Glass jars filled with green, purple and red smoothies

Is it time to rethink your morning smoothie?

Those all-in-one liquid meals are everywhere—but are they as healthy as they’re hyped to be?

Feel like you’re seeing smoothies everywhere? You probably are: smoothie stands are one of the fastest-growing restaurant trends in Canada and are popping up on all sorts of menus. It’s easy to see why they’re so popular: packed with fresh fruit and blended ice, they’re tasty, refreshing and a great way to sneak more veggies into your meals. Done right, smoothies can be convenient nutrition powerhouses.

But not every smoothie lives up to its healthy reputation. Oversized portions and too much sugar can easily transform a healthy meal into an unhealthy dessert.

Emerging research suggests that when you consume a beverage, your brain does not register the calories the same way it would do with a meal containing similar calories. So guzzling down a large smoothie will not satisfy your hunger for very long. At the same time, it delivers a good meal’s worth of calories. Retail smoothie sizes can range from 10 to 24 oz, with calories from 150 to a whopping 350 calories or more. That means you may end up taking in far more sugar and calories than you realize. You can temper this problem a few ways: make your own so you control size and ingredients, choose a small retail smoothie, and choose a healthy one. 

What makes a good smoothie? 

For a better smoothie, follow these tips:

  • Keep it small; no more than 10 oz. 
  • For the liquid, choose water or milk  
  • Get at least two servings of fresh or frozen fruit, not including the juice.
  • Look for “no added sugar” on retail servings. Agave and honey count as sugar. 
  • Include a source of protein (Greek yogurt, silken tofu, peanut butter or whey). Retail smoothies with yogurt contain no more than 2g of protein.  Ask for extra yogurt.
  • Don’t be afraid to include veggies.

Tip: Add protein so you digest your smoothie more slowly, helping you feel full longer.

Looking for a balanced smoothie to fuel you when you’re on the go?
Try this delicious, simple 
Mango strawberry smoothie recipe.

Glasses filled with healthy mango strawberry smoothie


  • 1 cup (250 mL) frozen chopped mango
  • 1/2 cup (125 mL) frozen sliced strawberries
  • 2 tbsp (25 mL) chia seeds, hemp seeds or ground flax seeds
  • 1 cup (250 mL) 1% milk
  • 1/2 cup (125 mL) 1% plain Greek yogurt
  • 1-1/2 tsp (7 mL) liquid honey or 2 tsp (10 mL) maple syrup
  • 1 tsp (5 mL) vanilla extract


  1. In a blender, combine mango, strawberries, chia, hemp or flax seeds, milk, yogurt, honey and vanilla. Purée until smooth. Pour into chilled glasses and serve immediately.Tip: Using frozen mango and strawberries creates a thick smoothie. For a thinner smoothie, use fresh mango and frozen strawberries.

Nutritional Information   

per serving (1 cup/250 mL)

  • Calories 210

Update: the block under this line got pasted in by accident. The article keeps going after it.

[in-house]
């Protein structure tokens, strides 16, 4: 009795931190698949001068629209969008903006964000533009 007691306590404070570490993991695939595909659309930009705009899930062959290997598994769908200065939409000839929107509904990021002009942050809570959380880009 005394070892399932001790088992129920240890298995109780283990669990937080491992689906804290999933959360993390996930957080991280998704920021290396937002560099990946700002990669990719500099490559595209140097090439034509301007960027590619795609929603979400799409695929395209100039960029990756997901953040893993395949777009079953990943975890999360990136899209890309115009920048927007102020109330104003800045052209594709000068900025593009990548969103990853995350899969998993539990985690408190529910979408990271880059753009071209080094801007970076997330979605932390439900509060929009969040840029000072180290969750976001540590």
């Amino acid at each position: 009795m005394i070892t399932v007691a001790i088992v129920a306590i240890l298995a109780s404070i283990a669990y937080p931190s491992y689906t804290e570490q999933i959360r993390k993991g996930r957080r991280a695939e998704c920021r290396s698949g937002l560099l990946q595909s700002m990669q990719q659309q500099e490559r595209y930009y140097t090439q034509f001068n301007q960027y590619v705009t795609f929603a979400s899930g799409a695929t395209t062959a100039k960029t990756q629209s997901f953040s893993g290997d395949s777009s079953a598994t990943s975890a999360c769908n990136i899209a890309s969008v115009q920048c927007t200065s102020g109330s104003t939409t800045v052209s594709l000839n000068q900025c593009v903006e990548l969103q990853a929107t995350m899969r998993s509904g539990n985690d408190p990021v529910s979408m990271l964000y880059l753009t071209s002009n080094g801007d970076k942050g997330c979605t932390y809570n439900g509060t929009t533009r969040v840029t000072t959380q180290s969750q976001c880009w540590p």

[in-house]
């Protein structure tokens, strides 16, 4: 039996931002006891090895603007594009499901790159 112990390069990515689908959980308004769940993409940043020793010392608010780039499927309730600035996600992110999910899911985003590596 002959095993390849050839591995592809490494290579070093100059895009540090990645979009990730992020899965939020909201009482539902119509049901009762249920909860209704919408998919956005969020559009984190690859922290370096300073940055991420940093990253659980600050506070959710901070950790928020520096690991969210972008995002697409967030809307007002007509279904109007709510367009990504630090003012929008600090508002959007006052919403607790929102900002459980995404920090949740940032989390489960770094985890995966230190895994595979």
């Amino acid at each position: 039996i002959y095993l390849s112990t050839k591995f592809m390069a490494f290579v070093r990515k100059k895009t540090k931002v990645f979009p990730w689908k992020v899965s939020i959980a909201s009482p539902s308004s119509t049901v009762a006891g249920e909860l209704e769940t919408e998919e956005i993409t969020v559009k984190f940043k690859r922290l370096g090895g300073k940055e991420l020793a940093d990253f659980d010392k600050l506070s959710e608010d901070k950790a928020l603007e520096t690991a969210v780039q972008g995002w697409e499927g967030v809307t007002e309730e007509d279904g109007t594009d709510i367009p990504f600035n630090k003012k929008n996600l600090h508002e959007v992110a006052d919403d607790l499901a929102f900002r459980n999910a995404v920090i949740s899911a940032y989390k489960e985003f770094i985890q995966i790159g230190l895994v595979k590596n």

• Protein 13 g
  • Total Fat 5 g
    • Saturated Fat 1 g
    • Cholesterol 9 mg
  • Carbohydrates 31 g
    • Fibre 4 g
    • Sugars 26 g
    • Added sugars 4 g
  • Sodium 80 mg
  • Potassium 527 mg

Recipe provided by Dairy Farmers of Canada ©


5 Responses

  1. MIke

    Here’s my recipe for my morning smoothie.
    100 ml yogurt (0 fat and 0 cholesterol)
    1/2 avocado
    1 banana
    2 eggs (raw)
    1 cup fresh or frozen blueberries
    1/2 cup cran-pomegranate
    1/2 cup baby arugula or 5-6 baby carrots
    (optional – 1 tsp fresh ginger)
    This will fit into my One-shot bullet cup. It’s about 450 calories.

    1. Sharon Hollingsworth

      Thanks Mike. This looks like a delicious smoothie recipe. I would however caution you about the raw eggs which can contain salmonella. You can read more about this on Health Canada’s website using this link

      Appreciate you taking the time to share this with us. Thanks for your interest in the Heart and Stroke Foundation’s blog posts! Sincerely, Sharon at the Heart and Stroke Foundation

  2. Jurgen Hamm

    I m confused. The article says to avoid added sugar, but the mango strawberry smoothie recipe calls for adding liquid honey or maple syrup. Is that not added sugar?

    1. Sharon Hollingsworth

      Hi Jurgen,
      You are absolutely correct – the advice is clear that we should avoid added sugar as much as possible. The Heart and Stroke Foundation recommends you consume no more than 10% total calories per day from added sugars, and ideally less than 5%; that is, for an average 2,000 calorie-a-day diet, 10% is about 48 grams (or 12 teaspoons) of added sugars. So while this recipe does call for honey or maple syrup, at 4 g the added sugars fall well within recommended daily limits, coming in at less than 10%. But thank you for your question – it’s an important one! I apologize for any confusion. Yours in healthy eating, Sharon at the Heart and Stroke Foundation.

  3. Jenn

    I often have a fruit smoothie with added vegetables and flax seed for breakfast. I never add sugar as the fruit makes it plenty sweet enough.

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